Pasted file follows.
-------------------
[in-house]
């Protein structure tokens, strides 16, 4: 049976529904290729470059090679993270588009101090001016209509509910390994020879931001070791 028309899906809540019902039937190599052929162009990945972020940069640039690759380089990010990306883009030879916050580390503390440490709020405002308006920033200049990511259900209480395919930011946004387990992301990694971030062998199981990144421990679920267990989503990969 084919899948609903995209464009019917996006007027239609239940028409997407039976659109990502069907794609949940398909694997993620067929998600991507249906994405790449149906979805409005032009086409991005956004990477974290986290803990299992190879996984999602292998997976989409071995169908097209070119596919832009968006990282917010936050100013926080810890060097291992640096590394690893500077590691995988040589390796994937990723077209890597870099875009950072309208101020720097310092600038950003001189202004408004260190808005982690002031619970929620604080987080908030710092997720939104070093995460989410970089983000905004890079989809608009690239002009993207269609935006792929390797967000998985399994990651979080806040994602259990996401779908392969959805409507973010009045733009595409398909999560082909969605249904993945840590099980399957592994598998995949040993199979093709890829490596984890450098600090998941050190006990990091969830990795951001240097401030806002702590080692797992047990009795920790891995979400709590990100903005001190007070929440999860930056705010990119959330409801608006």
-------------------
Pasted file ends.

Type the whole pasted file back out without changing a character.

[in-house]
């Protein structure tokens, strides 16, 4: 049976529904290729470059090679993270588009101090001016209509509910390994020879931001070791 028309899906809540019902039937190599052929162009990945972020940069640039690759380089990010990306883009030879916050580390503390440490709020405002308006920033200049990511259900209480395919930011946004387990992301990694971030062998199981990144421990679920267990989503990969 084919899948609903995209464009019917996006007027239609239940028409997407039976659109990502069907794609949940398909694997993620067929998600991507249906994405790449149906979805409005032009086409991005956004990477974290986290803990299992190879996984999602292998997976989409071995169908097209070119596919832009968006990282917010936050100013926080810890060097291992640096590394690893500077590691995988040589390796994937990723077209890597870099875009950072309208101020720097310092600038950003001189202004408004260190808005982690002031619970929620604080987080908030710092997720939104070093995460989410970089983000905004890079989809608009690239002009993207269609935006792929390797967000998985399994990651979080806040994602259990996401779908392969959805409507973010009045733009595409398909999560082909969605249904993945840590099980399957592994598998995949040993199979093709890829490596984890450098600090998941050190006990990091969830990795951001240097401030806002702590080692797992047990009795920790891995979400709590990100903005001190007070929440999860930056705010990119959330409801608006």